Thursday, August 31, 2017

Hurricane Harvey and Trump's Hypocritical Resistance to Climate Resilience

Hurricane Harvey is a clarion call to climate deniers like Donald Trump. Extreme weather is one of the hallmarks of a world ravaged by climate change. Severe storms and catastrophic flooding illustrate the dangers of global warming more graphically than any research ever could. 

Hurricane Harvey now ranks as the worst rainstorm in US history. The storm saw winds as strong as 132 mph and some of the largest downpours ever recorded. It should be noted that this extreme rainfall is clearly consistent with climate models. One of the cities hit hardest was Houston, where heavy downpours have increased 167 percent since the 1950s.

The rainfall from Harvey is off the charts of the National Weather Service topping 50 inches in some spots. The result is catastrophic inland flooding. Calling this unprecedented is an understatement. In just three days, Houston more than doubled the previous record rainfall for a full month set in June 2001. As reported in Grist, Meteorologist Ryan Maue predicted that Harvey would unleash more than 20 trillion gallons of water on Texas. 

Texas is only one of many places suffering from catastrophic flooding. All around the globe heavy rainstorms are increasing in frequency and intensity. In India, Nepal and Bangladesh, recent monsoon flooding has killed 1,200 and millions have been forced from their homes. Although oceans are warming almost everywhere, the waters in the Gulf of Mexico are of particular interest because they are some of the hottest in the world. According to climate models these are ideal conditions for violent storms.

Trump's fails again

In the wake of a disaster, presidents have two primary functions sympathy and inspiration. Trump failed on both counts. By not mentioning the victims of the flood Trump failed to show sympathy and rather than inspire he offered yet another round of shameless self-promotion.

In a CNN article, David Axelrod described Trump's recent visit to Texas as, "another dispiriting display of obtuse self-puffery." Trump lauded his administration's efforts and he even had the audacity to mention crowd sizes while touring Corpus Christi saying, "what a crowd, what a turnout". He then boarded his helicopter leaving residents with the words, "good luck".

Even if he wanted to Trump may not be capable of uniting the country after the Charlottesville tragedy. Presidents have historically brought Americans together in the wake of disasters.  However, it is hard for Trump to redeem himself after he has so painfully divided Americans by inferring moral equivalency between white supremacists and anti-fascists. 

Cutting funding for climate research

Trump has repeatedly denied the veracity of climate change so the fact that he wants to cut climate research should come as no surprise. Trump is trying to cut funding for agencies that protect Americans from climate impacts and he wants to silence those government organizations that study climate change. He is also trying to scale-back climate resiliency programs.

Trump has yet to fill key leadership positions within his government including the head of the National Oceanic and Atmospheric Administration (NOAA), which oversees the National Weather Service. These are not coincidental omissions. Trump is trying to suppress climate science and storm related modeling in particular.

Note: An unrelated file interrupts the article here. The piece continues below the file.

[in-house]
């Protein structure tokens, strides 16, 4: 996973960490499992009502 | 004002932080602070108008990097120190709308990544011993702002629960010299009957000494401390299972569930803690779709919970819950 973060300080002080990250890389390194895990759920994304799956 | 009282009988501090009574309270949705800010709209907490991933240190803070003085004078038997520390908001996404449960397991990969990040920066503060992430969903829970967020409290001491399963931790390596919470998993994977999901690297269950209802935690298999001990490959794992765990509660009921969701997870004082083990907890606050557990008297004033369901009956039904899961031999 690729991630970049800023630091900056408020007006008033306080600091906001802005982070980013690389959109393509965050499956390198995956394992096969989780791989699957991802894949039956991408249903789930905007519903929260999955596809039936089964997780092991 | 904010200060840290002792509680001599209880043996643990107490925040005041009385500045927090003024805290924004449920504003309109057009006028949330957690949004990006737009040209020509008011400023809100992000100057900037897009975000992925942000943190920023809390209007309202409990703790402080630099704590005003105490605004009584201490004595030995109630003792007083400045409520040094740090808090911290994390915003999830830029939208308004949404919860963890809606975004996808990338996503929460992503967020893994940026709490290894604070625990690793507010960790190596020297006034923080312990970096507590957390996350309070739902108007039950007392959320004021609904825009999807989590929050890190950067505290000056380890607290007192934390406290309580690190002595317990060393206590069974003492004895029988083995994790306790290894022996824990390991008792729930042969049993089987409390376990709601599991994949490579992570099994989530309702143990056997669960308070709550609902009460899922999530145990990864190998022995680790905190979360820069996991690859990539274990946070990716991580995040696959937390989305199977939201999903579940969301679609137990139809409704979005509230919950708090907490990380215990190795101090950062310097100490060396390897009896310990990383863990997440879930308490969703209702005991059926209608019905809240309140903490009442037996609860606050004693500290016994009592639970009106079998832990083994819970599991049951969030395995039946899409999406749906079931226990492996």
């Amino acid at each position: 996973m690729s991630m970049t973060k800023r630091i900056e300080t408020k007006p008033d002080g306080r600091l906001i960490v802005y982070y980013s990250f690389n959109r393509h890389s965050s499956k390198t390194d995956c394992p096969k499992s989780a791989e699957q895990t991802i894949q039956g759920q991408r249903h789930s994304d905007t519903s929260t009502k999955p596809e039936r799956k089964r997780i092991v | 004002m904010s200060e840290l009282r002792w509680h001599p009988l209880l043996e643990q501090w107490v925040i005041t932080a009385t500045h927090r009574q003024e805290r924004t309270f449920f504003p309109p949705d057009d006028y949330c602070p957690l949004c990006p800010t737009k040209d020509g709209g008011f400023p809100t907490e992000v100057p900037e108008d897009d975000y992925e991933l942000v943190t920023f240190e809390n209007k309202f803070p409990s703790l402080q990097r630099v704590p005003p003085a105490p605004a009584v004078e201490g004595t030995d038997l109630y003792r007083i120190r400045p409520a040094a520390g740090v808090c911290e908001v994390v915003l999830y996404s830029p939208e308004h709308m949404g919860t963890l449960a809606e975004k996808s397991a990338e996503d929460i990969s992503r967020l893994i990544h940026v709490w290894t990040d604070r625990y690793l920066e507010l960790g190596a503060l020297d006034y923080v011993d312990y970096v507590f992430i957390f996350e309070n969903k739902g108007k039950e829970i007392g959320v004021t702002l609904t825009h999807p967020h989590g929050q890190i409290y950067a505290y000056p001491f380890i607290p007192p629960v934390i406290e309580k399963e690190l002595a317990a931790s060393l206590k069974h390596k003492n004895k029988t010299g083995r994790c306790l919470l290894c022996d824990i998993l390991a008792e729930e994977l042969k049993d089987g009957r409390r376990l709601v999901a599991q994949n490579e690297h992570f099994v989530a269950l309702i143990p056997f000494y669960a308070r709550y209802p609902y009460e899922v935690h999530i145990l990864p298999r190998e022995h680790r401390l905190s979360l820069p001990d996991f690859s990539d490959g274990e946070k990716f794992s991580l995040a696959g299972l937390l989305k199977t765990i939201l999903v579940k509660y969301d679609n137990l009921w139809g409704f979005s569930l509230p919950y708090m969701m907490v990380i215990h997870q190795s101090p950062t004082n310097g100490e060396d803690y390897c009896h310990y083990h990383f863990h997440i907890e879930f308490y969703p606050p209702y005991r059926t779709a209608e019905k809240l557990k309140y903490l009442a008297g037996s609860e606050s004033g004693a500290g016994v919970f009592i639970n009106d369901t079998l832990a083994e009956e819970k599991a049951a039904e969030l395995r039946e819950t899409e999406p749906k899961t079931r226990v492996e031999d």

Hurricane Harvey slammed into Texas just a few weeks after Trump proposed budget cuts to the National Weather Service and its parent agency NOAA, These cuts would make predicting, preparing and responding to storms more difficult.

Trump wants to slash 6 percent from the Weather Service budget and 16 percent from NOAA. Trump's proposed budget would also cut 26 percent from NOAA’s Office of Oceanic and Atmospheric Research and 22 percent from the National Environmental Satellite, Data and Information Service.

Trump appears to be determined to minimize the ability of government agencies to gather climate data and predict extreme weather. While this may save him from embarrassment, it will also adversely impact the military and hundreds of businesses that depend on government data.

Eschewing resilience

Trump's cuts are not only directed at scientific research, he also wants to see cuts in the disaster response agencies. He recently signed an executive order that, among other things, rescinds flood protections for federally funded buildings and infrastructure.

Trump has been working hard to eradicate Obama's legacy of responsible climate actions including those focused on resilience. The logic of investing in climate resilience to defend against flooding is basic common sense. Building on flood plains is one of the reasons we are seeing more flooding. The Obama-era rule that Trump has undone prevents buildings from being constructed in zones that are likely to flood.

In a statement Sierra Club Executive Director Michael Brune said slashing government investments in resilience will hurt Americans. "This is climate science denial at its most dangerous, as Trump is putting vulnerable communities, federal employees, and families at risk by throwing out any guarantee that our infrastructure will be safe," Brun said.


Trillions of dollars of private and public assets are at risk from climate change including Trump's own assets. It is a savage irony that Trump is trying to deny climate protections to Americans while he has taken action to protect his own business interests. In 2016 Trump applied for a permit to build a sea wall at his oceanfront golf resort in Ireland. Trump's environmental impact report submitted with the permit included reference to sea-level rise as a result of global warming.

The Donald does not appear to believe that Americans deserve the same amount of protections as a Trump concern.

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